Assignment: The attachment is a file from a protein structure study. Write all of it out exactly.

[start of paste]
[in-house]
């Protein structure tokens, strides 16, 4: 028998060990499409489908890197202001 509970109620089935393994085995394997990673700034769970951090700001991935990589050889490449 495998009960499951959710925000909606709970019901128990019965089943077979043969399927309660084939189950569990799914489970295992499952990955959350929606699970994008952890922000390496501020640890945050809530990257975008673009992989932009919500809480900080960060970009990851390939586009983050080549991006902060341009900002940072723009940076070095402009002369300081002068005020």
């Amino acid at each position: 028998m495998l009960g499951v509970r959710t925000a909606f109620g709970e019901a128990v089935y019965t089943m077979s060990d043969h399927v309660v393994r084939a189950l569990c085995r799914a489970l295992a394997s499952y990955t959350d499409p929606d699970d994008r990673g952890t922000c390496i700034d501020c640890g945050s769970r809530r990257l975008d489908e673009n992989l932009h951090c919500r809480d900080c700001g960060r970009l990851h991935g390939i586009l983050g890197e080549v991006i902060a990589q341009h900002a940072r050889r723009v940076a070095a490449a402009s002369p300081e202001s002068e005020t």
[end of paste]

[in-house]
């Protein structure tokens, strides 16, 4: 028998060990499409489908890197202001 509970109620089935393994085995394997990673700034769970951090700001991935990589050889490449 495998009960499951959710925000909606709970019901128990019965089943077979043969399927309660084939189950569990799914489970295992499952990955959350929606699970994008952890922000390496501020640890945050809530990257975008673009992989932009919500809480900080960060970009990851390939586009983050080549991006902060341009900002940072723009940076070095402009002369300081002068005020």
């Amino acid at each position: 028998m495998l009960g499951v509970r959710t925000a909606f109620g709970e019901a128990v089935y019965t089943m077979s060990d043969h399927v309660v393994r084939a189950l569990c085995r799914a489970l295992a394997s499952y990955t959350d499409p929606d699970d994008r990673g952890t922000c390496i700034d501020c640890g945050s769970r809530r990257l975008d489908e673009n992989l932009h951090c919500r809480d900080c700001g960060r970009l990851h991935g390939i586009l983050g890197e080549v991006i902060a990589q341009h900002a940072r050889r723009v940076a070095a490449a402009s002369p300081e202001s002068e005020t």